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Orange planter in back is vintage, the low white bowls in foreground are Dustin’s.

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This might be my favorite out of his new Robby the Robot/Forbidden Planet series.

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The shelving was newly built to accommodate the burgeoning number of pieces coming out of his studio just behind that wall.
The center, legged piece has been dubbed, if I remember correctly, “lambypants.” (Or maybe I just made that up.)

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Ripe lemons snuggle up to the totems now.

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The aristolochia vine just coming into bloom.

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The front garden this year is predominantly white, silver and green, with touches of orange from aloes, leucospermum, and leonotis.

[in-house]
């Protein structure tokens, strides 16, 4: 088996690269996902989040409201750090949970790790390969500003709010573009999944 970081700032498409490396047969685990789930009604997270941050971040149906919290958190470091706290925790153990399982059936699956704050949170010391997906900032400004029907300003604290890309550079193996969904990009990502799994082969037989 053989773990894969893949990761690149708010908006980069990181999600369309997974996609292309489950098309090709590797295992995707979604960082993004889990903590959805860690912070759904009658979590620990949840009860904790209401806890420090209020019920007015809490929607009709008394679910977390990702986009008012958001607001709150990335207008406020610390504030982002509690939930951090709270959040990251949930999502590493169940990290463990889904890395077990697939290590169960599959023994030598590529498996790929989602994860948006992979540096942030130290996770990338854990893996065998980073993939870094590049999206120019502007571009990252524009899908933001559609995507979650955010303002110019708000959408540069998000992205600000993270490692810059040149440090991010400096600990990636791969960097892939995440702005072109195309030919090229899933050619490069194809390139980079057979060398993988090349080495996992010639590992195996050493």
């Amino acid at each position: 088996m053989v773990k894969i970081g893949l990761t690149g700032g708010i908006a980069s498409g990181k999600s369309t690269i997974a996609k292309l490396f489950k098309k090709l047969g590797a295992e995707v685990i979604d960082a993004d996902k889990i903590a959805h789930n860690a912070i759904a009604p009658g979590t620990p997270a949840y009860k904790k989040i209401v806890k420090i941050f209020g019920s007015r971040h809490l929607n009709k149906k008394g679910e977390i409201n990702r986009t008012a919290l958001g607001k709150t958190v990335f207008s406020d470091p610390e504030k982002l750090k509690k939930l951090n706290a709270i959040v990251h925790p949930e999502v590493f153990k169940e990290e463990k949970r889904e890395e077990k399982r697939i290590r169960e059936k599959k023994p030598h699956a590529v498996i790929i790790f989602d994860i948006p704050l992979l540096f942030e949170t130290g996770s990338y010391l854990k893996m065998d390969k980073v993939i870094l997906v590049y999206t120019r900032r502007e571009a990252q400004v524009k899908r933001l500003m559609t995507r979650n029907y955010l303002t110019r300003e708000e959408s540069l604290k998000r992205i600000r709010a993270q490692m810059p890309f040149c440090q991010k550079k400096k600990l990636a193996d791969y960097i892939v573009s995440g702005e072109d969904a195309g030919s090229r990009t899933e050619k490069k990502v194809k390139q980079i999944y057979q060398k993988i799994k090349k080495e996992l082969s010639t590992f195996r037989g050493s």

Linen-white Minoan lace, the umbellifer Orlaya grandiflora, is just coming into bloom among agaves, weeping acacias, and lots of other treasures.
See for yourself this May. Check out the maps and other info on the self-guided tour here.

All photos by MB Maher

some upcoming events this weekend 4/30-5/1/16

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Tillandsias can perch just about anywhere with the right conditions, including on other plants.

This weekend brings the Mary Lou Heard Memorial Garden tour.
I don’t think I’ll be able to make it, so if you go, link back here maybe, so I can catch up.
(Spring has been so hectic that I actually made a dry run to one of the properties last weekend, mistaking the dates…oy!)

One of my jobs this week was located across the street from Rain Forest Flora (oh, sweet serendipity!)
I popped in just before closing and nabbed a couple tillandsias.
(T. bulbosa gigante and T. caput-medusae)

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A flier at the checkout counter of Rain Forest Flora was a handy reminder that there will be a bromeliad show this weekend
It will be presented by La Ballona Valley Bromeliad Society, held in conjunction with Sunset Cactus & Succulent Show and Sale.
Both shows and sales will be held at Veterans Memorial Auditorium, 4117 Overland Avenue, Culvery City, CA. (323) 294-9839.

Happy weekend!

N.B. My Acacia baileyana ‘Purpurea’ is producing prodigious amounts of seed this year. Let me know if you want to practice your propagation skills on some.

on the tour; Passiflora vitifolia